Facebook Weekly Highlights features photos and videos posted to the social network by celebrities and athletes. This week’s edition featured the photo to the left of Wisconsin Gov. Scott Walker bundled up for hunting; as well as the photo atop the post, of Jack Osbourne after making it to the finals of ABC’s hit reality-competition show, “Dancing with the Stars.”
Last month, Maria Kang became one of Facebook’s most famous users, or most infamous, depending on individual reactions, when a photo of the 32-year-old mother of three and fitness competitor in a workout bra and shorts, with her three kids, showing off her toned body, with the caption, “What’s your excuse?” went viral and spurred mountains of feedback, both negative and positive. Earlier this week, Kang was temporarily banned from Facebook due to her post about a Daily Mail article that featured plus-size women posing in lingerie.
The average Facebook user does not come to the social network in search of news, but he or she usually winds up discovering news anyway, as a new study from Pew Research Center, in collaboration with the John S. and James L. Knight Foundation, found that of the 64 percent of U.S. adults who are Facebook users, 47 percent of that group “ever” gets news from the social network, leading Pew to call 30 percent of U.S. adults “Facebook news consumers.”
Facebook executives often state that one of their primary goals when it comes to advertising is to serve its users ads that are relevant to their interests. Optimal, a software-as-a-service platform for real-time ad buying and optimization and analytics for Facebook and other social networks, which was acquired by Brand Networks last week, and Civolution, a provider of technology and solutions for identifying, managing, and monetizing content, are taking the social network’s goal one step further, integrating their technologies to serve Facebook ads that are synced to TV commercials being watched by users of the social network.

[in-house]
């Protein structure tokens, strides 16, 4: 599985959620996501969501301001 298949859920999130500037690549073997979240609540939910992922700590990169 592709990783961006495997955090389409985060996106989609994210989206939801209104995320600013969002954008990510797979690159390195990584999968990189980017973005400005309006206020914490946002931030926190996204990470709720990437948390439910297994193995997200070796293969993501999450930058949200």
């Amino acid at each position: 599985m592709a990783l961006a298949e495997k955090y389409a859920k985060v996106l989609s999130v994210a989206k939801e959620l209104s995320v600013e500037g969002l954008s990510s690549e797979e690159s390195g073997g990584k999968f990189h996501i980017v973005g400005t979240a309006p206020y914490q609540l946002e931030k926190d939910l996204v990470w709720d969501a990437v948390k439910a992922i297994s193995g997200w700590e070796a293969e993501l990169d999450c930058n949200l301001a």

Fighting Over The TV: Facebook Provides Data To 10 Overseas Networks; Twitter Provides Data To Nielsen
Facebook and Twitter dug in their heels Monday in their attempts to establish beachheads in the world of television, with Facebook announcing plans to release data on actions (likes, comments, and shares) related to TV shows to 10 networks in eight overseas countries, while Twitter announced that it will provide data to ratings powerhouse Nielsen on the number of tweets about TV shows and those tweets’ total audiences.
Facebook will begin sending weekly reports to the “Big Four” television networks — ABC, CBS, Fox, and NBC — and a “small number of select partners,” according to a report by The Wall Street Journal’s Digits blog.
“Dancing with the Stars,” ABC’s hit reality competition series, reached an agreement with Facebook to tap into the two application-programming interfaces it announced last week, the public feed API and the keyword insights API, to display conversations from the social network during broadcasts.